We've teamed up with Come Hear NC on a podcast series that explores North Carolina music one song at a time. This time, musician Joe Newberry tells us why he is inspired by the Switzerland born and NC based bluegrass trio Kruger Brothers. "Carolina In The Fall" tells the story of their journey here.

Scuttling Science

Sep 12, 2019

Today’s show looks at the Trump administration’s pattern of pushing expert scientists out of policy discussions. \

Hosts Jim DeRogatis and Greg Kot are always on the lookout for buried treasures - newly released music that is flying underneath the critical and commercial radar. They're back this week with some exciting new songs. Jim and Greg also talk with a member of a somewhat buried treasure act from the past, Peter Lewis of Moby Grape. They discuss ways the 1960s San Francisco group turned convention on its head and some of the bad luck that befell the band.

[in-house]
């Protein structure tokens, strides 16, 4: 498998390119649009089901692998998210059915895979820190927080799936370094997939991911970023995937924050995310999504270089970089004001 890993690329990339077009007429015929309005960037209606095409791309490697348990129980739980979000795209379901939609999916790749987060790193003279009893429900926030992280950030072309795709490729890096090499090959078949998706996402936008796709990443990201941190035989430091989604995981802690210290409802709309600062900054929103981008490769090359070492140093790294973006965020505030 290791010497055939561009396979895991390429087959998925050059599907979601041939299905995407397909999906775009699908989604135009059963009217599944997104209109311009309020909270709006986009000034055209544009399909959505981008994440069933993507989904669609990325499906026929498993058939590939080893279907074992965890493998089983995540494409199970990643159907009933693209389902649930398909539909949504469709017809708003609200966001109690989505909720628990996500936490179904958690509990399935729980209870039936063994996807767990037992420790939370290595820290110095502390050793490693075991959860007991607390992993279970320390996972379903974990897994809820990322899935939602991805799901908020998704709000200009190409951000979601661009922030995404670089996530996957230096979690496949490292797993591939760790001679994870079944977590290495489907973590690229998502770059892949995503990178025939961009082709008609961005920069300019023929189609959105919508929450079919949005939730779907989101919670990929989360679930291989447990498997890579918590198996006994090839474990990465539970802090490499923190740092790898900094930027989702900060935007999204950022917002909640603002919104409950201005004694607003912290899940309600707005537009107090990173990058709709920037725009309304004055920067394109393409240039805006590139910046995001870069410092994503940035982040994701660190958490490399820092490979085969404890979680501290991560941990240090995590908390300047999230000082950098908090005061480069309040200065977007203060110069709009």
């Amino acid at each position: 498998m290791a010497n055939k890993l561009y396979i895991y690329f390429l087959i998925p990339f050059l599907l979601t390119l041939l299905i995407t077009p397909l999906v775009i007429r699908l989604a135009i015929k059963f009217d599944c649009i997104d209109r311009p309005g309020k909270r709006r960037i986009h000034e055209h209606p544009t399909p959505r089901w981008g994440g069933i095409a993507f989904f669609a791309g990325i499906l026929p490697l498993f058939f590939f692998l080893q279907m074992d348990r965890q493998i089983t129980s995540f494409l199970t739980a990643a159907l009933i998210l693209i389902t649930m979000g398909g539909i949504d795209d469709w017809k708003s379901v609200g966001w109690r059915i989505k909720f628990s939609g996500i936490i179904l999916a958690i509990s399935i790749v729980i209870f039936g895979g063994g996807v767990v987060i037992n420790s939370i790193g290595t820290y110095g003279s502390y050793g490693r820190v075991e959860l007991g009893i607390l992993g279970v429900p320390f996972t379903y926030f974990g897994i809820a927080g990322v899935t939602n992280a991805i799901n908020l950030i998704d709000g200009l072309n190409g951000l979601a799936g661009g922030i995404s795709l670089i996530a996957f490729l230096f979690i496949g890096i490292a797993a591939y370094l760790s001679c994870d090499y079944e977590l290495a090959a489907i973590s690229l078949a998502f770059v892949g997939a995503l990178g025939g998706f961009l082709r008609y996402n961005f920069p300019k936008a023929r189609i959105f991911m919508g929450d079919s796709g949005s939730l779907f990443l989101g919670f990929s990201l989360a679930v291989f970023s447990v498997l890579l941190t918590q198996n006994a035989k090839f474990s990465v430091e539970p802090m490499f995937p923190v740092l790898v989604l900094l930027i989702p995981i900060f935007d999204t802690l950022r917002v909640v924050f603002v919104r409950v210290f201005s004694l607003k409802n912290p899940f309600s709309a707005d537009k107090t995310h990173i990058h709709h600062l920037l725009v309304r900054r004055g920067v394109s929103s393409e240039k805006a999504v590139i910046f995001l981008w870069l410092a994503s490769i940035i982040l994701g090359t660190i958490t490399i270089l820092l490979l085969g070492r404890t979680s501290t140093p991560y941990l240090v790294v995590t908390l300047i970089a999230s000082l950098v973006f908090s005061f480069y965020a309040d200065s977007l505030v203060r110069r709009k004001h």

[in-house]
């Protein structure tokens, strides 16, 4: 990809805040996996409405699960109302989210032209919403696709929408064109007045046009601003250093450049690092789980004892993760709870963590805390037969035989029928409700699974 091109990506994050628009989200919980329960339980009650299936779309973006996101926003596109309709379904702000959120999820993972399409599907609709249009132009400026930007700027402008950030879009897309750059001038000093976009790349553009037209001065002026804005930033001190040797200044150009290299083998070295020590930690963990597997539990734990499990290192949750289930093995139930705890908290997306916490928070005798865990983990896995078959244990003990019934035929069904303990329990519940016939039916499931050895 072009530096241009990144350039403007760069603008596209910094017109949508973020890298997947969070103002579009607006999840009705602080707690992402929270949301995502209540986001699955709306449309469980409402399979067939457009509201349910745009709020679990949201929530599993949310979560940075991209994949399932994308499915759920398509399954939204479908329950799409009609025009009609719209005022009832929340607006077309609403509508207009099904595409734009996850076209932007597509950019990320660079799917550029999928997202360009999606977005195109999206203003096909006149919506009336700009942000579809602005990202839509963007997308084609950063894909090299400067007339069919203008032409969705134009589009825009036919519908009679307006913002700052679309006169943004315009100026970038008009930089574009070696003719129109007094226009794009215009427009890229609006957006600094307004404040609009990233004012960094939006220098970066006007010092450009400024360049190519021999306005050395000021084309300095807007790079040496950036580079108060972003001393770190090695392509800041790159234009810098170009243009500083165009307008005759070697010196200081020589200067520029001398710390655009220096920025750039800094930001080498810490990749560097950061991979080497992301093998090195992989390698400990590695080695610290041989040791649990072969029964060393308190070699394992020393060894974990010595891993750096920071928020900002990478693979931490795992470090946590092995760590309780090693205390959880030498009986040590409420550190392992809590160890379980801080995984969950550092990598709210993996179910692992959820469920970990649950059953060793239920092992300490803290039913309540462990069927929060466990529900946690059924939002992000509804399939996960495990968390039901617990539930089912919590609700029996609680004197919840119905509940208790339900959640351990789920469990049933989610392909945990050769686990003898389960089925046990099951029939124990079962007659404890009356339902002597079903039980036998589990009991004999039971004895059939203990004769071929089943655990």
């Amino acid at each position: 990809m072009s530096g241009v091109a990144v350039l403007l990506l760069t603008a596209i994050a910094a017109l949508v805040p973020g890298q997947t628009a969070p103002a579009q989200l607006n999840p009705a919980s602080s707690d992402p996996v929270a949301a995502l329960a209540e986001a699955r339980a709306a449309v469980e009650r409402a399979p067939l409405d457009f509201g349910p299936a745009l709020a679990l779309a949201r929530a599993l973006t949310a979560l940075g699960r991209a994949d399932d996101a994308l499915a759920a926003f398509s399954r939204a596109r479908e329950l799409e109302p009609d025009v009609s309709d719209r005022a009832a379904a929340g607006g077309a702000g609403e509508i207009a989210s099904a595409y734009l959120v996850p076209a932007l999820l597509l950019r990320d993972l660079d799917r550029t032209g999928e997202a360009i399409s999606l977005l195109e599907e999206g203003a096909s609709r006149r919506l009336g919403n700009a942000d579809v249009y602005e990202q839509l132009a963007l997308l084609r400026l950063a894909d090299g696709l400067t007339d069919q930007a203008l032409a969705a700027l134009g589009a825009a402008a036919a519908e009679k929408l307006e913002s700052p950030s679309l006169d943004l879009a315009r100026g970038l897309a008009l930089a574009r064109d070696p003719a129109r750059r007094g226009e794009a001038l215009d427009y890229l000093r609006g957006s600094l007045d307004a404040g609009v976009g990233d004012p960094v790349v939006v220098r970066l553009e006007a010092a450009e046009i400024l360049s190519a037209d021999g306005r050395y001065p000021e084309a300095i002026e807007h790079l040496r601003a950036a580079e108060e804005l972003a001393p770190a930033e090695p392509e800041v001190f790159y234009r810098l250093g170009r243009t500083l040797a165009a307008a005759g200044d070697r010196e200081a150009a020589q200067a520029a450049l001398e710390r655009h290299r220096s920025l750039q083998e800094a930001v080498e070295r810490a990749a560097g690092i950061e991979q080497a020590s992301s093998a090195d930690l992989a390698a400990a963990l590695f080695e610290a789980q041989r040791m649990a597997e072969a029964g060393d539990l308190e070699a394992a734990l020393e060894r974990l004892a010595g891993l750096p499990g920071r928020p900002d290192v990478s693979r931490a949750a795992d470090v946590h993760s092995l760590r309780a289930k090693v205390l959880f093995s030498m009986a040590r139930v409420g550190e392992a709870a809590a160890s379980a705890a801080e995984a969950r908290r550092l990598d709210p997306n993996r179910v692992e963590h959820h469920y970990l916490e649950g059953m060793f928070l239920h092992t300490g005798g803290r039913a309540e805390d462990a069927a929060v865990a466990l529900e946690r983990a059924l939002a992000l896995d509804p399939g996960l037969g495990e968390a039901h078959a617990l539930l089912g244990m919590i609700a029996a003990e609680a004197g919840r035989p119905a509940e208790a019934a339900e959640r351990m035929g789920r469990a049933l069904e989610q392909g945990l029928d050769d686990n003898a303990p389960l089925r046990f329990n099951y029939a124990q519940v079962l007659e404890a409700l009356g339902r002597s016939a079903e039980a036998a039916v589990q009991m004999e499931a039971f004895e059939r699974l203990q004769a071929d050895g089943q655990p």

Confrontations

Sep 11, 2019
Arn Chorn-Pond
Jason Falchook

After finally accepting his sexuality, Pádraig Ó'Tuama uses language to heal rather than harm. Tricia Rose Burt attempts to break the strictures of her Southern upbringing. Arn Chorn-Pond uses his musical gift to survive the Khmer Rouge.

Melissa comes home to an empty refrigerator save for eggs, scallions and some sad sage and ends up showing us an amazing recipe and technique for Olive Oil Fried Eggs with Scallions, Sage and Turkish Red Pepper.

Book cover depicting illustrated weapons and technological devices in a roq
Routledge